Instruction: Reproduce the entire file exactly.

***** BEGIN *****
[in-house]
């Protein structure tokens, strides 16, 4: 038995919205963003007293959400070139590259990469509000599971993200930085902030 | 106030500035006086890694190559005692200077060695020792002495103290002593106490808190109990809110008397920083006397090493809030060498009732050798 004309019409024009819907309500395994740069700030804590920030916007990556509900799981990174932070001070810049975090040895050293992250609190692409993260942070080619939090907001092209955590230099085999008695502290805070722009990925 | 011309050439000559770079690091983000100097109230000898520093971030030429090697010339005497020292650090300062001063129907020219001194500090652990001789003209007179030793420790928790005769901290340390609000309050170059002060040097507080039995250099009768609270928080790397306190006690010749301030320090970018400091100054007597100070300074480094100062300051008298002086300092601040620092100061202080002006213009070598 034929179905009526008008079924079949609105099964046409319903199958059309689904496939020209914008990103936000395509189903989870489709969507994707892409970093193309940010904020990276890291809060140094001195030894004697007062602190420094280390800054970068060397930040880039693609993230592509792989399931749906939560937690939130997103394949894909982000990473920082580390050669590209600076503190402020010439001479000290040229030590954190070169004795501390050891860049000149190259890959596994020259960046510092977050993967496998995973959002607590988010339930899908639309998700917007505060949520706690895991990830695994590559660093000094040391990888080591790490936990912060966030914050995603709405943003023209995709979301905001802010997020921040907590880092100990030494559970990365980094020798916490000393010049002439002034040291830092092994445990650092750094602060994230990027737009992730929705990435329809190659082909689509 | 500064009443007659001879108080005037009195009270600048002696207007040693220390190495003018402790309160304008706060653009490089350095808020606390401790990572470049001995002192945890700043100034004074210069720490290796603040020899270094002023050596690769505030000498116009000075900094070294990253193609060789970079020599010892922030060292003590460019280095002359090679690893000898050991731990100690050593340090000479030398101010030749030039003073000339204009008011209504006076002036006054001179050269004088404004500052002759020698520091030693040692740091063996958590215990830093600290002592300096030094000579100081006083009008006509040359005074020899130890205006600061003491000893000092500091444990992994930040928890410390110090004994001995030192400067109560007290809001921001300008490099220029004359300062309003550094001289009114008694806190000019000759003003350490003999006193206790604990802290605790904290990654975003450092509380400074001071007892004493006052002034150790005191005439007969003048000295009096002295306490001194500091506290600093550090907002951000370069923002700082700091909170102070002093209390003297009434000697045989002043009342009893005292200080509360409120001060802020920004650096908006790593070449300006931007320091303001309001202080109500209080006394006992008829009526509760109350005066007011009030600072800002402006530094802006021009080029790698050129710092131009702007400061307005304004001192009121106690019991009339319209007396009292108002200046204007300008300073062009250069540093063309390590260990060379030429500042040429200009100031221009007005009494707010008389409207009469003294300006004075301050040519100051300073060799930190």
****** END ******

[in-house]
């Protein structure tokens, strides 16, 4: 038995919205963003007293959400070139590259990469509000599971993200930085902030 | 106030500035006086890694190559005692200077060695020792002495103290002593106490808190109990809110008397920083006397090493809030060498009732050798 004309019409024009819907309500395994740069700030804590920030916007990556509900799981990174932070001070810049975090040895050293992250609190692409993260942070080619939090907001092209955590230099085999008695502290805070722009990925 | 011309050439000559770079690091983000100097109230000898520093971030030429090697010339005497020292650090300062001063129907020219001194500090652990001789003209007179030793420790928790005769901290340390609000309050170059002060040097507080039995250099009768609270928080790397306190006690010749301030320090970018400091100054007597100070300074480094100062300051008298002086300092601040620092100061202080002006213009070598 034929179905009526008008079924079949609105099964046409319903199958059309689904496939020209914008990103936000395509189903989870489709969507994707892409970093193309940010904020990276890291809060140094001195030894004697007062602190420094280390800054970068060397930040880039693609993230592509792989399931749906939560937690939130997103394949894909982000990473920082580390050669590209600076503190402020010439001479000290040229030590954190070169004795501390050891860049000149190259890959596994020259960046510092977050993967496998995973959002607590988010339930899908639309998700917007505060949520706690895991990830695994590559660093000094040391990888080591790490936990912060966030914050995603709405943003023209995709979301905001802010997020921040907590880092100990030494559970990365980094020798916490000393010049002439002034040291830092092994445990650092750094602060994230990027737009992730929705990435329809190659082909689509 | 500064009443007659001879108080005037009195009270600048002696207007040693220390190495003018402790309160304008706060653009490089350095808020606390401790990572470049001995002192945890700043100034004074210069720490290796603040020899270094002023050596690769505030000498116009000075900094070294990253193609060789970079020599010892922030060292003590460019280095002359090679690893000898050991731990100690050593340090000479030398101010030749030039003073000339204009008011209504006076002036006054001179050269004088404004500052002759020698520091030693040692740091063996958590215990830093600290002592300096030094000579100081006083009008006509040359005074020899130890205006600061003491000893000092500091444990992994930040928890410390110090004994001995030192400067109560007290809001921001300008490099220029004359300062309003550094001289009114008694806190000019000759003003350490003999006193206790604990802290605790904290990654975003450092509380400074001071007892004493006052002034150790005191005439007969003048000295009096002295306490001194500091506290600093550090907002951000370069923002700082700091909170102070002093209390003297009434000697045989002043009342009893005292200080509360409120001060802020920004650096908006790593070449300006931007320091303001309001202080109500209080006394006992008829009526509760109350005066007011009030600072800002402006530094802006021009080029790698050129710092131009702007400061307005304004001192009121106690019991009339319209007396009292108002200046204007300008300073062009250069540093063309390590260990060379030429500042040429200009100031221009007005009494707010008389409207009469003294300006004075301050040519100051300073060799930190």